Thursday, August 28, 2008

On Mystery

Mystery is a state of not knowing the answer to some question after a certain amount of effort in thinking about it.  Unlike not understanding fractions, mysteries involve curiosity, a sense of wonder, and a desire to know despite the hindrances.

In any sufficiently complex system, there will always be an element of mystery given our limited capacity to understand the world around us.  Science holds plenty of mystery: What was the universe like just after the Big Bang?  What did the beginnings of life on earth look like?  How much of one's personality is nature versus nurture? Confronted by these mysteries and others, the components of awe and a desire to know fuel scientists' zeal in pursuing scientific inquiry.  Just as in any good detective novel, the fact that something is a mystery today does not imply that careful investigation will not remove the cloak to reveal the hidden knowledge.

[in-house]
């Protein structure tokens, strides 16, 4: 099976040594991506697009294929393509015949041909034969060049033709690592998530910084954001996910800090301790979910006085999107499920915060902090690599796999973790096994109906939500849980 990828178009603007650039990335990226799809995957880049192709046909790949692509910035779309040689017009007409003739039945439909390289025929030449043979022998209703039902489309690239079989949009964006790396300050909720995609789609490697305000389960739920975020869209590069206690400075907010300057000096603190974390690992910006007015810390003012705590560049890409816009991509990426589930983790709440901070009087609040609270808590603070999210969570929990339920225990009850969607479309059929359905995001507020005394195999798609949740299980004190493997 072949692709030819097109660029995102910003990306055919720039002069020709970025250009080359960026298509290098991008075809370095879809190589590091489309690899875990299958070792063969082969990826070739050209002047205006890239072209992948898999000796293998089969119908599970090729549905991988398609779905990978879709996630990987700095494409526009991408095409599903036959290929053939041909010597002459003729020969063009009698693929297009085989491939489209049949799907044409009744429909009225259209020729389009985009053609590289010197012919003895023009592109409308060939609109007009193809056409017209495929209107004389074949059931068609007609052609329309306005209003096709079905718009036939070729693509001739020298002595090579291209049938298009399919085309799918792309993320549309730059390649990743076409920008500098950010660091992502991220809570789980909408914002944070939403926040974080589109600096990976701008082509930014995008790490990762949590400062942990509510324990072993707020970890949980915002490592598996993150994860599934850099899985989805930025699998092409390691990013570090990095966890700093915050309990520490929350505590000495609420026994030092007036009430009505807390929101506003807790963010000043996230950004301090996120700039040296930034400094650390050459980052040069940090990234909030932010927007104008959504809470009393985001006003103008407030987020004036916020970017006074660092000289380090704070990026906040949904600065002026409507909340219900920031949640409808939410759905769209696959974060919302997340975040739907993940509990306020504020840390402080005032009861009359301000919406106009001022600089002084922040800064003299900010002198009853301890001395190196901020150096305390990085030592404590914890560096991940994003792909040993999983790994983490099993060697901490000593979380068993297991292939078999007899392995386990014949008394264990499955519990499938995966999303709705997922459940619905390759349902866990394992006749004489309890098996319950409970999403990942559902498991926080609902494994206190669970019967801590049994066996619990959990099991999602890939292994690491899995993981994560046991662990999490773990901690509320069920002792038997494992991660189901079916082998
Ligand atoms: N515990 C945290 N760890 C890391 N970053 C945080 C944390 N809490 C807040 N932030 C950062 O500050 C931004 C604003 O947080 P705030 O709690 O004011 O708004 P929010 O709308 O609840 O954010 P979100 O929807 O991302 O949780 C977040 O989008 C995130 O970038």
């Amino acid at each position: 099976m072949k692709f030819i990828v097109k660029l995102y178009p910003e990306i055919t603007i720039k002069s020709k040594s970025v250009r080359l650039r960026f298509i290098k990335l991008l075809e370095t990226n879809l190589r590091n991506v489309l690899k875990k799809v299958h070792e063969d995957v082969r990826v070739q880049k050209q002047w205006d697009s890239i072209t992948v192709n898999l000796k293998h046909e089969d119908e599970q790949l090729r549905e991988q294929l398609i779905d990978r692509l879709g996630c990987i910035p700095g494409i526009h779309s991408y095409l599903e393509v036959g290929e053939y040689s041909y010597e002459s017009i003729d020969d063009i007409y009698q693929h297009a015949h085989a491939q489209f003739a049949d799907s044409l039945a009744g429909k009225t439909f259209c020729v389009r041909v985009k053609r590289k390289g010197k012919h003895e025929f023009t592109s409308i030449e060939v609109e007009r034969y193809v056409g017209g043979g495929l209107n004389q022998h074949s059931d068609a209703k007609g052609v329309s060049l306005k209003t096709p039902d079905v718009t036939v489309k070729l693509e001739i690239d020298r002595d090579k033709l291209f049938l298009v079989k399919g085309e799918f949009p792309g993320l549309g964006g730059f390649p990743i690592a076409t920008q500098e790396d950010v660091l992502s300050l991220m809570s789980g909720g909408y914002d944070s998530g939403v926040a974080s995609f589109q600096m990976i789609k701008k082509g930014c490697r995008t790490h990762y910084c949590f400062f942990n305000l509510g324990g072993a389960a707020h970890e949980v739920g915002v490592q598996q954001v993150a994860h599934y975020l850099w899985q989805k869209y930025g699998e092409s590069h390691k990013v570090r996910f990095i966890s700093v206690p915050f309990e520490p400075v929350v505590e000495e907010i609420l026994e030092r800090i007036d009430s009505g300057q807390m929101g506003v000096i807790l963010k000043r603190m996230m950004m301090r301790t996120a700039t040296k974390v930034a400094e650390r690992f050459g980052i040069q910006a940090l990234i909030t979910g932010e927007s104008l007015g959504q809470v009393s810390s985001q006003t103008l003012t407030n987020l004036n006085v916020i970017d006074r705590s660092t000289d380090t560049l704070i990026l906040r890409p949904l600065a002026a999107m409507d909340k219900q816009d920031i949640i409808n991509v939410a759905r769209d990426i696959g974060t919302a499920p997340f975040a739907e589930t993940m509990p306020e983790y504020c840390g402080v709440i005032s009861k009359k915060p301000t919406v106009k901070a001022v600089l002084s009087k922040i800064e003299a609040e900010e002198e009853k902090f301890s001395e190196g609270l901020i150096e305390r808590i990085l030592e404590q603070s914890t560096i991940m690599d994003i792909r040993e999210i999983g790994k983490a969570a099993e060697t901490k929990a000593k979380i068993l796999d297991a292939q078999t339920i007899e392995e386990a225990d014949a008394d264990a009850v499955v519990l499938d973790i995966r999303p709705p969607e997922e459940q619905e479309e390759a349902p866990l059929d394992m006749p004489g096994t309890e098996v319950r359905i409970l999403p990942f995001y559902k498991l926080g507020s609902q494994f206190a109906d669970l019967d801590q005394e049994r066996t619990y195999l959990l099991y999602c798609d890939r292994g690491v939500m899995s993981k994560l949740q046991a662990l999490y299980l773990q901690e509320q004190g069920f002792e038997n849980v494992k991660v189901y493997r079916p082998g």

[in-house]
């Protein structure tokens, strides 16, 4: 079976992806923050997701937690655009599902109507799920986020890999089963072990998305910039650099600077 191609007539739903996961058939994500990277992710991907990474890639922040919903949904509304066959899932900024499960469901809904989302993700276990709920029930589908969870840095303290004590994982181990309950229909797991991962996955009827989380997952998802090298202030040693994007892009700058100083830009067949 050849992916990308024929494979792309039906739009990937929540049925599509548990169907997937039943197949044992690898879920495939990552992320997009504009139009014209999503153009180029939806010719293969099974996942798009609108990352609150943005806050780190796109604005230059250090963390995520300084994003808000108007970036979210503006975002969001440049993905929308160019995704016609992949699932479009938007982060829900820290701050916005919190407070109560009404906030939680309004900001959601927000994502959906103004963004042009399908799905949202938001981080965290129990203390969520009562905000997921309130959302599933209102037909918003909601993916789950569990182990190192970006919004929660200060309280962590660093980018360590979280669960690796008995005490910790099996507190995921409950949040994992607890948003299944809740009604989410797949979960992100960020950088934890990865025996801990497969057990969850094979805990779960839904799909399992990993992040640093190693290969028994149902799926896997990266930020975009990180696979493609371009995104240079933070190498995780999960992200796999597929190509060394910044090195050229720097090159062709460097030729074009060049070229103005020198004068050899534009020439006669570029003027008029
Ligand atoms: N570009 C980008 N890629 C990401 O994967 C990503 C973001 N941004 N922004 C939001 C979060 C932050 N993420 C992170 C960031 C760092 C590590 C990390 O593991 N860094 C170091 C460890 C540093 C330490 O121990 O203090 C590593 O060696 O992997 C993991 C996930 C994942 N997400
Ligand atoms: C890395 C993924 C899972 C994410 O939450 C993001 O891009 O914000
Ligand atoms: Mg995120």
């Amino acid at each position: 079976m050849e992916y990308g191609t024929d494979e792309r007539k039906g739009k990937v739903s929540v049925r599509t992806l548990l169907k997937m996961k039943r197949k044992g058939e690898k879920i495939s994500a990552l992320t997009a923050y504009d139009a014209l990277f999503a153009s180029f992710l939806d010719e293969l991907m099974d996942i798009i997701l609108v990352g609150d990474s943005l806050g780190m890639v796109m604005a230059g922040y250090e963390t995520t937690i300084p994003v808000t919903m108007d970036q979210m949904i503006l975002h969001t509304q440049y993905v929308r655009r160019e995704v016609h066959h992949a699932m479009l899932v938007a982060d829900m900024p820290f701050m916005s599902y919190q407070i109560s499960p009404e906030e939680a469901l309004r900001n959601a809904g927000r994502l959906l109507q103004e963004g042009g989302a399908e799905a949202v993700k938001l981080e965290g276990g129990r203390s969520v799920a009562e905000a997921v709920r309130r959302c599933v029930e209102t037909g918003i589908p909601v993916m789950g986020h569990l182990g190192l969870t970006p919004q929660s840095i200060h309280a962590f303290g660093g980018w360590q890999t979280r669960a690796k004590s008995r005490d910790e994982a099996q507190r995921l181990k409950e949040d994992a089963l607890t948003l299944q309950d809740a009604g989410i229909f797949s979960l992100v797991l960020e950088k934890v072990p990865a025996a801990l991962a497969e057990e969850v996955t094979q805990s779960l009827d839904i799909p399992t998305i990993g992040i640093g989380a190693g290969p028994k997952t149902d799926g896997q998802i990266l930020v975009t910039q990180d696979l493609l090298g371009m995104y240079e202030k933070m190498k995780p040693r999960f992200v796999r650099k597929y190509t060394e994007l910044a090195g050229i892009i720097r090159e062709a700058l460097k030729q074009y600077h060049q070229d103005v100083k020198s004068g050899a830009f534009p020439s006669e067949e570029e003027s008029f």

In spiritual matters, some people seem to relish in mystery: They are perfectly content not to know and even enjoy the hiddenness of the knowledge, possibly because it fulfills a longing in their hearts to know that something bigger than themselves exists.  I, however, view spiritual mysteries as those in science: They beg to be solved.  Now, this is not to suggest that all spiritual mysteries are solvable---God is certainly a complex system.  Indeed, sometimes, I may decide after careful reflection that no matter how much more I might think about an issue, the available data are simply insufficient to decide one way or another, and I become contentedly agnostic on that point.  However in general, I see the challenge of spiritual mystery as an invitation to delve deeper in my understanding of God so that with each mystery unveiled, I can marvel at his wondrous majesty.

No comments: